Rydgren, Jens , Dana Sofi & Martin Hällsten | 2017
Geopolitics, History, and International Relations 9(1), pp. 128-175.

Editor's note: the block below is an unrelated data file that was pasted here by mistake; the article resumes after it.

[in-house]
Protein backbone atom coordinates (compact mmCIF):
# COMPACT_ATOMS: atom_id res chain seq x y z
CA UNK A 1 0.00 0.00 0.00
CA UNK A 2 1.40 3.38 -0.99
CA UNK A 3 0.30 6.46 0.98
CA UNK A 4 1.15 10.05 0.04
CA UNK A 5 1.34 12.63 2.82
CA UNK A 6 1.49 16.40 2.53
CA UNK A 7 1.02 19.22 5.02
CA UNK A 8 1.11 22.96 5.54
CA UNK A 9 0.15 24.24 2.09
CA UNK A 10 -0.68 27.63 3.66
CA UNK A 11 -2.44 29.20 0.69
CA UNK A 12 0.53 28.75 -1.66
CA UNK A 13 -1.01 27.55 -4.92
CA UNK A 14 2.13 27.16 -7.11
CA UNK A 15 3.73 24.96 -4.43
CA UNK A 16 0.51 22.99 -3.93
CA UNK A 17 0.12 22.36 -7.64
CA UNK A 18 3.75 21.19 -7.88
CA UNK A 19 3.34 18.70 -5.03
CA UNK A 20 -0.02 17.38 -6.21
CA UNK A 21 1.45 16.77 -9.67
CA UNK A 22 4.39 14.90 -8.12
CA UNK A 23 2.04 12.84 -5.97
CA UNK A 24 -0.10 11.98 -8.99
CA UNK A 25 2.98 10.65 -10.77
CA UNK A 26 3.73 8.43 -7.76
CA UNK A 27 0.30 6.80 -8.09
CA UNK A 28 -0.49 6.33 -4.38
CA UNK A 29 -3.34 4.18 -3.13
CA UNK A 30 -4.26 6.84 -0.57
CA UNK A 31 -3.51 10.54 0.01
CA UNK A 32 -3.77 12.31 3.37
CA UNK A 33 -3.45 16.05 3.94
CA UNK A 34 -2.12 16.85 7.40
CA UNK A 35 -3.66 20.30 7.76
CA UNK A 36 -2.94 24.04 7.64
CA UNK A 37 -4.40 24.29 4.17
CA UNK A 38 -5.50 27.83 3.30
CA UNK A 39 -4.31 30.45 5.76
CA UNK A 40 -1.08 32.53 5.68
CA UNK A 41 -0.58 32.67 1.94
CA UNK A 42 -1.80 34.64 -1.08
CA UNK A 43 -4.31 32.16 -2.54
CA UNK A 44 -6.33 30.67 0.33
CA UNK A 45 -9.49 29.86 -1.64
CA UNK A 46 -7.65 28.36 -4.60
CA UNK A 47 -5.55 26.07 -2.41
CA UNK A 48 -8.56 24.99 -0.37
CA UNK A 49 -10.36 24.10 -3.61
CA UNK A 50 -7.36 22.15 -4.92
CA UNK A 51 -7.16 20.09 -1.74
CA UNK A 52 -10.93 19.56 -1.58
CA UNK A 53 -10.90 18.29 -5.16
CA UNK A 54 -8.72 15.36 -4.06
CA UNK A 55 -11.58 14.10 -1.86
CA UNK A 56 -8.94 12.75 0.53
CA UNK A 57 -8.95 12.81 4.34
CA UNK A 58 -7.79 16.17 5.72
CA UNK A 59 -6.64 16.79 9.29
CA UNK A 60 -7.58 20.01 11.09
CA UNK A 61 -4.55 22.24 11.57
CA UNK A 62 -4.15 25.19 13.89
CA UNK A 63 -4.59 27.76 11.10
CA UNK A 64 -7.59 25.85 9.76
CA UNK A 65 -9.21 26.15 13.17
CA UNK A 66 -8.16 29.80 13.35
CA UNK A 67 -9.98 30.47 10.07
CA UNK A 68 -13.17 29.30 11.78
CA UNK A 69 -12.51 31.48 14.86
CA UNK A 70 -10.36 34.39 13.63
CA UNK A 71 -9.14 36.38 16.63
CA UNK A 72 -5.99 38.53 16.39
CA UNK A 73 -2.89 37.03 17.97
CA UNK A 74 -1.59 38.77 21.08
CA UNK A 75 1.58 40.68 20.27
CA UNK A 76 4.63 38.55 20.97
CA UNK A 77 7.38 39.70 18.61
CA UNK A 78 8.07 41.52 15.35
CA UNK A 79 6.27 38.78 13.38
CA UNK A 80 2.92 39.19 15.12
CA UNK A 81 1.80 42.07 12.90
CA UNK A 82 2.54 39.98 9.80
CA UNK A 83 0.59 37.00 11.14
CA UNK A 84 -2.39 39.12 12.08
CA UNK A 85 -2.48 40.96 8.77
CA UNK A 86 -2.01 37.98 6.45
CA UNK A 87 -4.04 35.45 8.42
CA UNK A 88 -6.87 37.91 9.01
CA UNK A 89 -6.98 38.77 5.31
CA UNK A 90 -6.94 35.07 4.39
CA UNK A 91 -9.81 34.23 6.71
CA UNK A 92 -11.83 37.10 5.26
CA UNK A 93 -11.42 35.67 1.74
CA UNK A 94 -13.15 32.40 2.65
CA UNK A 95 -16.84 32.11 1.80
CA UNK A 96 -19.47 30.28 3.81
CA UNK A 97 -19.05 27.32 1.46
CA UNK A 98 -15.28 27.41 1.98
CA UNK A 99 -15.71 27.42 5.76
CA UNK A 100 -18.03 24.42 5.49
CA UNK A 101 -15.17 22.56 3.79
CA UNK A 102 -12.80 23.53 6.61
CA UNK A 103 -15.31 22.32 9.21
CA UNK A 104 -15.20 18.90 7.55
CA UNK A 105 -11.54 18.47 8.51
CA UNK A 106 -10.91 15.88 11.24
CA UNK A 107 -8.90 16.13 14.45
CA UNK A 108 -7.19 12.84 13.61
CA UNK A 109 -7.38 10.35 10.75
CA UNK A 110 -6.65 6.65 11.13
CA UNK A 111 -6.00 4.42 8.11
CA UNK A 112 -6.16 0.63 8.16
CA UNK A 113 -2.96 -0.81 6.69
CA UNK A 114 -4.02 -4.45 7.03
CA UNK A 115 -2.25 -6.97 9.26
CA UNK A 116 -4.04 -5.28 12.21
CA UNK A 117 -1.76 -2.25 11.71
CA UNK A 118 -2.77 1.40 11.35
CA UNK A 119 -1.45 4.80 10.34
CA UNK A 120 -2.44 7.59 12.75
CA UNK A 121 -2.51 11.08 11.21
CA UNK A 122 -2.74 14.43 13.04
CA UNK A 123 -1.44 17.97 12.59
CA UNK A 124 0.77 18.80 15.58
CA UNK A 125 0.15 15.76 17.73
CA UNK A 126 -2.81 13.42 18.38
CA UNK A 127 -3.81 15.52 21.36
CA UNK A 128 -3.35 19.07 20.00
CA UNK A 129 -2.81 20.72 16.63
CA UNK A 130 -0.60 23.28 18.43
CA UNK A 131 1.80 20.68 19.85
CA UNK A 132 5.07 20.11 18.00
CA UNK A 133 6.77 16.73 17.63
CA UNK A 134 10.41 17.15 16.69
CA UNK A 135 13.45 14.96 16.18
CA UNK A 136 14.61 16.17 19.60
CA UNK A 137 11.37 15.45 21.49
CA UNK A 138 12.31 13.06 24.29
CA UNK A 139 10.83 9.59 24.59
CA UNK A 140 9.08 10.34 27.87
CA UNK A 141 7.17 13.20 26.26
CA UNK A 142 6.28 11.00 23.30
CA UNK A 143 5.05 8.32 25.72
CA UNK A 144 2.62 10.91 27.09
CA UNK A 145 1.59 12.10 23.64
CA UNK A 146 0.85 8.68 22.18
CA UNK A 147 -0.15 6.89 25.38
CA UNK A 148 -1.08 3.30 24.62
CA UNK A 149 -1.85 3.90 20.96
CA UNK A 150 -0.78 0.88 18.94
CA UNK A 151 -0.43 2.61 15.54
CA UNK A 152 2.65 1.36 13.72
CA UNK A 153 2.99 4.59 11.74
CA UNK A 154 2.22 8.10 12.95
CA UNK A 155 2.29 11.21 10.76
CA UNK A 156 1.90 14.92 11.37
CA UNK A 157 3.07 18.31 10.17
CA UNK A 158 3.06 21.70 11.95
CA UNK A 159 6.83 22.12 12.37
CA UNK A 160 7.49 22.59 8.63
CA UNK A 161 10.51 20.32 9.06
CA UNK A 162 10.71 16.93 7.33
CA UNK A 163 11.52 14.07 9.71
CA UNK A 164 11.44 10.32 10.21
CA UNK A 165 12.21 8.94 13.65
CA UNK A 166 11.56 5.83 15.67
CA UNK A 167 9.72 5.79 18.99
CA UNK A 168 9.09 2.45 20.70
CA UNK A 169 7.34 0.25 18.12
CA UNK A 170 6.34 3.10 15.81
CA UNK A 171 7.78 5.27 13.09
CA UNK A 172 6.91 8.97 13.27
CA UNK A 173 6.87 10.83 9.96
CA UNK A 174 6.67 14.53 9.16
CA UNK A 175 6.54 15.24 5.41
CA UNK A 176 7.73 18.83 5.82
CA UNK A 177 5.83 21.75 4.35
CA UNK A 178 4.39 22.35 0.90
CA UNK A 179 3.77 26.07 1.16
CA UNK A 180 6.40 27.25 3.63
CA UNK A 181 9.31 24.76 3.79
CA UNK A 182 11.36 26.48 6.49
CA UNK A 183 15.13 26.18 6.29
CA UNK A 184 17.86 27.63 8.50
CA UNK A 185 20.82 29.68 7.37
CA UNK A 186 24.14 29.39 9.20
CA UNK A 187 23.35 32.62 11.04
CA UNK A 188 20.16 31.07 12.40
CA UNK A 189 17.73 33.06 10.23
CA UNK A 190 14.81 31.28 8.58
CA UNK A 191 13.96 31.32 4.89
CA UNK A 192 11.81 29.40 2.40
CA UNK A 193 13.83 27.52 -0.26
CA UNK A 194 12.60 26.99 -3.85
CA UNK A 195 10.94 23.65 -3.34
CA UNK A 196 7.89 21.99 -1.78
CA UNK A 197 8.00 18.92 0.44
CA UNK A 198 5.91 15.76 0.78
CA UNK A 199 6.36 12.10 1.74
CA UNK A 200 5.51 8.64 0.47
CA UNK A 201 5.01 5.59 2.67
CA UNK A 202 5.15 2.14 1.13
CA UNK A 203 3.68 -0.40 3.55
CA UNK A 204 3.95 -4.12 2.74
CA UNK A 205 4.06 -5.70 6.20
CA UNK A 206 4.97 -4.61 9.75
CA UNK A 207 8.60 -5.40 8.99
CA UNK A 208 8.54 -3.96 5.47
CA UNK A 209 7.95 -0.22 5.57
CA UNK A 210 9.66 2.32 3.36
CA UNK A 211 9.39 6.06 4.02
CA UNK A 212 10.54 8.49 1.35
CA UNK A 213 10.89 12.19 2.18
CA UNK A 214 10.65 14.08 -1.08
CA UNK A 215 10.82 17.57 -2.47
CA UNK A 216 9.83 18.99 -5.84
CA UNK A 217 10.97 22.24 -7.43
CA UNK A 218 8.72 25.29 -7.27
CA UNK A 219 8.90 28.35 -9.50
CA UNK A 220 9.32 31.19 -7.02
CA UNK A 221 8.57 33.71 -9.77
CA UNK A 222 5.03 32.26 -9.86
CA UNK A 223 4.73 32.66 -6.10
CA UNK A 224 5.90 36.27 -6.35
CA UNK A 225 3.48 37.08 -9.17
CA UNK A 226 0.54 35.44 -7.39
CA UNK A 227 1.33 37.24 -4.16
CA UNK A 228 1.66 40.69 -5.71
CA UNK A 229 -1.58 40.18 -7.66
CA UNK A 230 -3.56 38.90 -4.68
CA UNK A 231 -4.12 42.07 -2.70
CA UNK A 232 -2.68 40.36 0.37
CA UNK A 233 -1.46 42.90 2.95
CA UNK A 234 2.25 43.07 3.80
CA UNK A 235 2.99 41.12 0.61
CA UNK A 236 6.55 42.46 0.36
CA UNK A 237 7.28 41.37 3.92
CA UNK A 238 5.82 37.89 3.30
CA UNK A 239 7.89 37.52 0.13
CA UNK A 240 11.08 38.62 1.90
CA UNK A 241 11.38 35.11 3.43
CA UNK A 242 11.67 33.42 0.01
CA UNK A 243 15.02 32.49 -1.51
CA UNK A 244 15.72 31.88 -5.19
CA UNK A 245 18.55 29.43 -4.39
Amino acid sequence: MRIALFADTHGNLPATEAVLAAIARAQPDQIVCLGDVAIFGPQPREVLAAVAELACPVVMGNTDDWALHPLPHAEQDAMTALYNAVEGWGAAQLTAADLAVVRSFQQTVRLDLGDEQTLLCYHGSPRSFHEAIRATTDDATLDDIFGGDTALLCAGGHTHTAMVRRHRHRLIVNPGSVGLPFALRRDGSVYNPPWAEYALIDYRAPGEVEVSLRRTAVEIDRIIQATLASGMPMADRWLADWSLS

This paper examines beliefs about the past across ethnic groups in con- flict ridden Northern Iraq, and the extent to which such beliefs are associated with interethnic trust and political trust. Using individual-level survey data (N=1,440) collected in 2010 and 2011 in the cities of Erbil and Kirkuk, our quantitative analyses show that beliefs about the past are strongly structured by ethnicity, but that the ethnic composition of friendship networks is an important moderating factor. We tended to find stronger group-specific uniformities in beliefs in the more violent and polarized Kirkuk, where group boundaries are more pronounced both in a cultural and a structural sense. Our results also indicate that beliefs about the past play a significant role in interethnic trust as beliefs about the past connected to particular ethnic groups are often associated with trust in these groups. Beliefs about the past are also shown to be associated with trust in political institutions.